Appleby, a well-known Bermuda-based law firm, has confirmed that it suffered a 'data security incident' last year that compromised some of its data but it is yet to reveal how much data was lost to hackers.
The ICIJ may publish details of business dealings conducted by Appleby's clients based on documents obtained via a hacking incident last year.
Operating in Bermuda since the late 1890s, Appleby now has offices in places like Hong Kong, Shanghai, the British Virgin Islands, the Cayman Islands, Guernsey, the Isle of Man, Jersey, Mauritius, and the Seychelles. The firm advises clients on corporate, financial, regulatory and property matters and is renowned for serving the world's richest corporate firms and individuals.
However, a data security incident suffered by the firm last year may not only impact its reputation but may also unravel details of its clients' business dealings conducted from offshore locations. The firm has admitted that it lost some of its data to hackers but its recent clashes with the International Consortium of Investigative Journalists (ICIJ) suggests there's a lot more to it than the firm is letting on.
The consortium recently contacted Appleby and confronted the firm with allegations of illegal business dealings conducted its clients. The journalists told the firm that they came across a number of hacked documents that proved their assertion, but the allegations have been brushed aside by Appleby.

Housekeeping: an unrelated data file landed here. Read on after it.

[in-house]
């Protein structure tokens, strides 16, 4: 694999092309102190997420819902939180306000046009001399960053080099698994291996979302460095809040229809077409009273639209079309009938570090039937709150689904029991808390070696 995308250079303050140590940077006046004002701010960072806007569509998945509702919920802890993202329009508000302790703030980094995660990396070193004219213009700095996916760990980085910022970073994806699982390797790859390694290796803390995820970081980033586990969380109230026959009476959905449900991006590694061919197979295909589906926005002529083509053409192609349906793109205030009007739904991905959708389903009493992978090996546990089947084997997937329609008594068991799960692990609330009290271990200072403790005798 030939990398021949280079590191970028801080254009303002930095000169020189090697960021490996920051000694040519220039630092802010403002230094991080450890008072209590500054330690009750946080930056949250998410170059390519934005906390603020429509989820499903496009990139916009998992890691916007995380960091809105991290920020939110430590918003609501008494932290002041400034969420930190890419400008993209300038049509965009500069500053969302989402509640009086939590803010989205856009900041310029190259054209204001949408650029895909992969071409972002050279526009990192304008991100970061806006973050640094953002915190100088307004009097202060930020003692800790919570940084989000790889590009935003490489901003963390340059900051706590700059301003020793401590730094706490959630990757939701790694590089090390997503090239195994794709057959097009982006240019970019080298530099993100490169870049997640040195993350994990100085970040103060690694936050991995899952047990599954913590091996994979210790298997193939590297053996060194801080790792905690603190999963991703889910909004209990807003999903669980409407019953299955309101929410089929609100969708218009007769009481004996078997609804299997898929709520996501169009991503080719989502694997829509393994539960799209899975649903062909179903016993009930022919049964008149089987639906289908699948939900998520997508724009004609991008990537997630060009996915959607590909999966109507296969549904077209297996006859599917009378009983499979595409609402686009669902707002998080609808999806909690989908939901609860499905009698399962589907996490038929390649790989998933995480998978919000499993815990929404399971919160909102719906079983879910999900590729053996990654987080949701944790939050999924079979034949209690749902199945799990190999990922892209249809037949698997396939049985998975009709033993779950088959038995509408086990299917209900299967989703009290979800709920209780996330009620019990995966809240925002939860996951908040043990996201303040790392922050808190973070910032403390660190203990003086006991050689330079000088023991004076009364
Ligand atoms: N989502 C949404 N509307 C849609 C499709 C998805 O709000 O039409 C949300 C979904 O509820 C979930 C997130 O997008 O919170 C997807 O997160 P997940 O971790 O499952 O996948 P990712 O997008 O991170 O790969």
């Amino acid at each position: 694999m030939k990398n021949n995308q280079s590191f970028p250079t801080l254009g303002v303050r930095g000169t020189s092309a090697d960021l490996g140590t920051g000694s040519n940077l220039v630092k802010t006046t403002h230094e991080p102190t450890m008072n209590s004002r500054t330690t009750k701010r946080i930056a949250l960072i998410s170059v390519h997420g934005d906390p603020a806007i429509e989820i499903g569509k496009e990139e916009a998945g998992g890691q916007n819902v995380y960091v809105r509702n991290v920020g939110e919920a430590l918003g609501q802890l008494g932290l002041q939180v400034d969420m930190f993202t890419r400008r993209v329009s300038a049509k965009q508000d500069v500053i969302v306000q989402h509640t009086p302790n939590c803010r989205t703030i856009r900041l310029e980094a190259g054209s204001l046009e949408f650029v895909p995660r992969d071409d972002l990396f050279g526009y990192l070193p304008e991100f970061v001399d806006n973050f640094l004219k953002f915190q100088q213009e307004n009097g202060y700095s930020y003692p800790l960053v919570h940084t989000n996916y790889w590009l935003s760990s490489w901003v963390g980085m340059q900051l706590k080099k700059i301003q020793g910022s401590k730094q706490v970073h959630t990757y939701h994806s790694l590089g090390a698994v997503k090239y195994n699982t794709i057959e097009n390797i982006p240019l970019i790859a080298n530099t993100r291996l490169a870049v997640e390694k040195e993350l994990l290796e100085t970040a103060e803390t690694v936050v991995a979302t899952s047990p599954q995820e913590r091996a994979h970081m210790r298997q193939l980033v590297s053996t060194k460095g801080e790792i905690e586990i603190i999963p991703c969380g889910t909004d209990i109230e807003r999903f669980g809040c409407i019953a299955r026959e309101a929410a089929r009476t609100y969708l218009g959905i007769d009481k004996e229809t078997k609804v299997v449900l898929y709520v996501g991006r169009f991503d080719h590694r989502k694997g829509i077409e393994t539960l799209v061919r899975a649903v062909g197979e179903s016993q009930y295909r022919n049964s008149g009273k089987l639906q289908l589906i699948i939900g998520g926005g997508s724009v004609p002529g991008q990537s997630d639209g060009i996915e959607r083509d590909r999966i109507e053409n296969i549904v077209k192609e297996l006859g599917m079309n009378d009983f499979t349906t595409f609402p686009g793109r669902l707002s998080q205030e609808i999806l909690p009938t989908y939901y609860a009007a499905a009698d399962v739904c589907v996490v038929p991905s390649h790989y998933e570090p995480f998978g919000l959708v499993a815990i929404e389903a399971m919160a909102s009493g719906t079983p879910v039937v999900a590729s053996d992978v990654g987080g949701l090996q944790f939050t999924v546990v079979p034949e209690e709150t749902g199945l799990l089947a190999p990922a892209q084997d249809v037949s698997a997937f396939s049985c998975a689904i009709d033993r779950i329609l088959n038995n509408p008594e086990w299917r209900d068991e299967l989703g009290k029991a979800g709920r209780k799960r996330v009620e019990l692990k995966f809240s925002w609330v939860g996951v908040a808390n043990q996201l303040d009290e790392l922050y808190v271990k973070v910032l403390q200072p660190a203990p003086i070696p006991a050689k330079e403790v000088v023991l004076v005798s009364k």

'Appleby has thoroughly and vigorously investigated the allegations and we are satisfied that there is no evidence of any wrongdoing, either on the part of ourselves or our clients. We refute any allegations which may suggest otherwise and we would be happy to cooperate fully with any legitimate and authorised investigation of the allegations by the appropriate and relevant authorities,' the firm said.
'We are an offshore law firm who advises clients on legitimate and lawful ways to conduct their business. We do not tolerate illegal behaviour. It is true that we are not infallible. Where we find that mistakes have happened we act quickly to put things right and we make the necessary notifications to the relevant authorities,' it added.
Appleby also expressed disappointment with the fact that the journalists may have obtained the alleged documents illegally, stating that the same may expose innocent parties to data protection breaches.
According to Business Insider, the journalists' consortium is planning to publish a series of stories based on the allegations. The revelations may not only bring out details of murky business dealings conducted by Appleby's super-rich clients, but also the firm's involvement in such dealings.